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What is it?

  1. Apr 21, 2006 #1
    What is it???

    Hi, I'm new here, but I come with questions. I come here, because I don't know of anywhere else where my questions might get answered, mainly because it is my wish to understand Creation better.

    Creation is my all-encompassing word for the known universe, and any potentially unexplored universes, existenses, Planes of reality (Or uinreality as the case may be) Diminsions, so on and so forth.

    But really, let me just ask what is probably, a very simply question.

    Could someone explain to me, in simple, easy to understand terms, what Quantum mechanics is? I say simple, easy to understand terms, because no matter how much I would like to pretend i understand science, (And I do a little), I really do not understand that much. If it requires a mah formula, go ahead and put it in, but at least explain to me what the math is supposed to represent.

    Think of it as a test of your own knowledge, if you can explain it to me, then surely you must have a firm grsp on the subject yourself.
  2. jcsd
  3. Apr 21, 2006 #2
  4. Apr 22, 2006 #3
    Last edited by a moderator: May 2, 2017
  5. Apr 24, 2006 #4
    "Quantum Mechanics" is the physics of how atoms and smaller things behave.

    It is easy to describe what it is in simple English, as you see.

    The difficulty and complexity is in describing the actual mechanics themselves in simple English. This is difficult, not because ordinary language is inadequate to the task, but because the phenomena are not analogous to the physics we encounter in our day-to-day lives. And therefore the phenomena are difficult to explain accurately using analogies, which is how most of us would try to do it.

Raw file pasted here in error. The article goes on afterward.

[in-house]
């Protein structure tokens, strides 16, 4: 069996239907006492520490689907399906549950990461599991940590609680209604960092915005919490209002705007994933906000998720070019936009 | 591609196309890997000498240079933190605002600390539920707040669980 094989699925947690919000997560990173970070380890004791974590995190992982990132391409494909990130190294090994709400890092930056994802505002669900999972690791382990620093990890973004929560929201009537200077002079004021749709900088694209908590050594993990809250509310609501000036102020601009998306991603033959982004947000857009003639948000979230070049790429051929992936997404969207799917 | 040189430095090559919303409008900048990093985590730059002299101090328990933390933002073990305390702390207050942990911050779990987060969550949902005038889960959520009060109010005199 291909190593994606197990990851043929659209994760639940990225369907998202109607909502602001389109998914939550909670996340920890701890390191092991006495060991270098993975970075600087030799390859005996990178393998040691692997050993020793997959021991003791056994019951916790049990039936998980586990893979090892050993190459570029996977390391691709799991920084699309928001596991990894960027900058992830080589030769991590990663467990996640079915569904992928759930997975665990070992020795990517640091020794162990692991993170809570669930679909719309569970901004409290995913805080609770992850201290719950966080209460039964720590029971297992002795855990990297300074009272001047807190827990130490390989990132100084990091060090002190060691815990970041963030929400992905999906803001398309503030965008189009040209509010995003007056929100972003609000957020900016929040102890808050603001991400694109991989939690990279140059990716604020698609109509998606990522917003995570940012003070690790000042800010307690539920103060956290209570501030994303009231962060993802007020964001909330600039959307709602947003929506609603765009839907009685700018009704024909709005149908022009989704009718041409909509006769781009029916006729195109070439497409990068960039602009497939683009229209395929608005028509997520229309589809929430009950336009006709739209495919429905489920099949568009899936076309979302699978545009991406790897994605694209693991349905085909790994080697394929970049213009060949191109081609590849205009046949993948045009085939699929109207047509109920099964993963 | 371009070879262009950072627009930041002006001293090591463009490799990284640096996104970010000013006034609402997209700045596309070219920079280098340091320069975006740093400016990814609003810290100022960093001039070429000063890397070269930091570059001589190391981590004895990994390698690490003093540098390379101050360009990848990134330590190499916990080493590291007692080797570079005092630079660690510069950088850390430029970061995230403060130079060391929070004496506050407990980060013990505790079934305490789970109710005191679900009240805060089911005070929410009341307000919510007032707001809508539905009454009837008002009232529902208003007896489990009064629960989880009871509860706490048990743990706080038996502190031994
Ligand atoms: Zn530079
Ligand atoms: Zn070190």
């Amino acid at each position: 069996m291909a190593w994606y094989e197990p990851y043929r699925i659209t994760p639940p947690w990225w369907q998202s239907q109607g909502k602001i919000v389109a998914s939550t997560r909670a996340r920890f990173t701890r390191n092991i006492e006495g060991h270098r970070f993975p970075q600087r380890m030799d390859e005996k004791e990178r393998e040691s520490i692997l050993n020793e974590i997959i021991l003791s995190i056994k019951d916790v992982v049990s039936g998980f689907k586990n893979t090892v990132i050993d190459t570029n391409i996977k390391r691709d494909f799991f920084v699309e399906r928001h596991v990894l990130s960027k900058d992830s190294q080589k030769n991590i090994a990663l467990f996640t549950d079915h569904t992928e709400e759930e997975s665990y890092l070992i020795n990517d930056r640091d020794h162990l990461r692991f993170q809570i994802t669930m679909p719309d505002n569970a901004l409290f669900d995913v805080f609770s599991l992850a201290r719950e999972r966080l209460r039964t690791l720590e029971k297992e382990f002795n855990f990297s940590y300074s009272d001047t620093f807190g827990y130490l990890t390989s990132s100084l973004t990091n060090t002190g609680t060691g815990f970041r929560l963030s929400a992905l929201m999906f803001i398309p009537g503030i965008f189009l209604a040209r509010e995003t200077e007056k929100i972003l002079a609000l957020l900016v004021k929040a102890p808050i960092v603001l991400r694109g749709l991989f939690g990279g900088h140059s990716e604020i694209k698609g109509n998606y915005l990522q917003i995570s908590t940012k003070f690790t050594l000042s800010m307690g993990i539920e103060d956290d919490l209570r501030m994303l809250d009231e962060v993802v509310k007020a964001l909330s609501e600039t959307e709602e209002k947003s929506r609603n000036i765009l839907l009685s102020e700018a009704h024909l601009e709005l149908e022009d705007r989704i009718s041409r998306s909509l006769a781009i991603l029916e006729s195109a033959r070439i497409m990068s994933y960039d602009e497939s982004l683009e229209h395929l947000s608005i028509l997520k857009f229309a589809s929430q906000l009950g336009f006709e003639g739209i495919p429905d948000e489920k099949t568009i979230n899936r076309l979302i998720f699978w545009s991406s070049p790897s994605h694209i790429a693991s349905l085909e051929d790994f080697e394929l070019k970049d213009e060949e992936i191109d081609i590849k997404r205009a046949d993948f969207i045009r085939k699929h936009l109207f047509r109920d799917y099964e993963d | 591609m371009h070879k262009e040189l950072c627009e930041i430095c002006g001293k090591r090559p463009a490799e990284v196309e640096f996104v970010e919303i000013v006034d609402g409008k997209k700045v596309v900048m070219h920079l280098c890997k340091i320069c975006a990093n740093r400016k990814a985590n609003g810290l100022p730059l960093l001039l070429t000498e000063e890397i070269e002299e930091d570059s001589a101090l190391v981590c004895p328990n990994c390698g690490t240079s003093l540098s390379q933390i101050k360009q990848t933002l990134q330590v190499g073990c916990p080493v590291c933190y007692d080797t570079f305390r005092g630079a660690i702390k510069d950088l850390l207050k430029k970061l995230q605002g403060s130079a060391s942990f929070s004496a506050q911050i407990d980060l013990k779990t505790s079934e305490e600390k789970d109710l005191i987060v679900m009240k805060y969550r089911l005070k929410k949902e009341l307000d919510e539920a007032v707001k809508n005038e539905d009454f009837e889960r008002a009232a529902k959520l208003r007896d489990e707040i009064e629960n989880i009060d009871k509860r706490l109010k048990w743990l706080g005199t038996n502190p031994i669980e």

The trick is to get your audience to free up some space in their head for the possibility that a given phenomenon is not "like" anything else, but just "is." There's all kinds of experimental data and careful mathematics that show that it really is that way, so once you've gotten your audience ready to listen with an open mind, you can start describing the mechanics to them. There are a few books out there that describe what the subatomic phenomena are fairly well to the non-scientist.

    The next step, and the hardest, is figuring out WHY the mechanics are the way they are. And explaining how the phenomena actually occur. That is where the hardcore scientists and mathematicians come in, and it really is quite difficult to discuss that stuff without learning some specialized language first. (That's all it is, though. The jargon and the equations are just another language, when you get down to it.)
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